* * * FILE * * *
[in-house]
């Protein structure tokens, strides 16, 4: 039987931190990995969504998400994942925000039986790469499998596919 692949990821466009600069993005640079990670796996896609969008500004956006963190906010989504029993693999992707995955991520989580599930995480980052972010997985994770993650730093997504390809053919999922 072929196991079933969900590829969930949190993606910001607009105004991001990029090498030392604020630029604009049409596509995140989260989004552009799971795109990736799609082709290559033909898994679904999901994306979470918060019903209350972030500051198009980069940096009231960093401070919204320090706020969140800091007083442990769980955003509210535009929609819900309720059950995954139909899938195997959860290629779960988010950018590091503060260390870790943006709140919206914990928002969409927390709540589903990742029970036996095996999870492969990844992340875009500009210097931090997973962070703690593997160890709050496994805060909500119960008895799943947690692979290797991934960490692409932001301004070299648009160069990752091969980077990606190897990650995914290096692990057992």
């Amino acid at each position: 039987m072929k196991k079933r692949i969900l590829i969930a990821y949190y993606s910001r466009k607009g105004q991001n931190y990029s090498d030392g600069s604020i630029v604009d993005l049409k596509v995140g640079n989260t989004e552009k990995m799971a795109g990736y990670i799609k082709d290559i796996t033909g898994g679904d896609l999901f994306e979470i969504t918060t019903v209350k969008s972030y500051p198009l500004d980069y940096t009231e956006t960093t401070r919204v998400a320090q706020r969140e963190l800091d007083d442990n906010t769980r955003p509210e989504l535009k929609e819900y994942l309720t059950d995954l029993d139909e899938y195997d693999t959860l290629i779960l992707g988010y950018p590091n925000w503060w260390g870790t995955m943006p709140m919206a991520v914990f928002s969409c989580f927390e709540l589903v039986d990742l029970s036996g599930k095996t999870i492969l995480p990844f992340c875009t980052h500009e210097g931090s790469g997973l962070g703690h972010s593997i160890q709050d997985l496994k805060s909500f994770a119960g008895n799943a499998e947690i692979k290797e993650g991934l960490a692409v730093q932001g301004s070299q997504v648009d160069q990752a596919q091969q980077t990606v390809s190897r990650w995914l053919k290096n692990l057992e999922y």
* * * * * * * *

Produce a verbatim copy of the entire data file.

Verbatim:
[in-house]
């Protein structure tokens, strides 16, 4: 039987931190990995969504998400994942925000039986790469499998596919 692949990821466009600069993005640079990670796996896609969008500004956006963190906010989504029993693999992707995955991520989580599930995480980052972010997985994770993650730093997504390809053919999922 072929196991079933969900590829969930949190993606910001607009105004991001990029090498030392604020630029604009049409596509995140989260989004552009799971795109990736799609082709290559033909898994679904999901994306979470918060019903209350972030500051198009980069940096009231960093401070919204320090706020969140800091007083442990769980955003509210535009929609819900309720059950995954139909899938195997959860290629779960988010950018590091503060260390870790943006709140919206914990928002969409927390709540589903990742029970036996095996999870492969990844992340875009500009210097931090997973962070703690593997160890709050496994805060909500119960008895799943947690692979290797991934960490692409932001301004070299648009160069990752091969980077990606190897990650995914290096692990057992």
């Amino acid at each position: 039987m072929k196991k079933r692949i969900l590829i969930a990821y949190y993606s910001r466009k607009g105004q991001n931190y990029s090498d030392g600069s604020i630029v604009d993005l049409k596509v995140g640079n989260t989004e552009k990995m799971a795109g990736y990670i799609k082709d290559i796996t033909g898994g679904d896609l999901f994306e979470i969504t918060t019903v209350k969008s972030y500051p198009l500004d980069y940096t009231e956006t960093t401070r919204v998400a320090q706020r969140e963190l800091d007083d442990n906010t769980r955003p509210e989504l535009k929609e819900y994942l309720t059950d995954l029993d139909e899938y195997d693999t959860l290629i779960l992707g988010y950018p590091n925000w503060w260390g870790t995955m943006p709140m919206a991520v914990f928002s969409c989580f927390e709540l589903v039986d990742l029970s036996g599930k095996t999870i492969l995480p990844f992340c875009t980052h500009e210097g931090s790469g997973l962070g703690h972010s593997i160890q709050d997985l496994k805060s909500f994770a119960g008895n799943a499998e947690i692979k290797e993650g991934l960490a692409v730093q932001g301004s070299q997504v648009d160069q990752a596919q091969q980077t990606v390809s190897r990650w995914l053919k290096n692990l057992e999922y």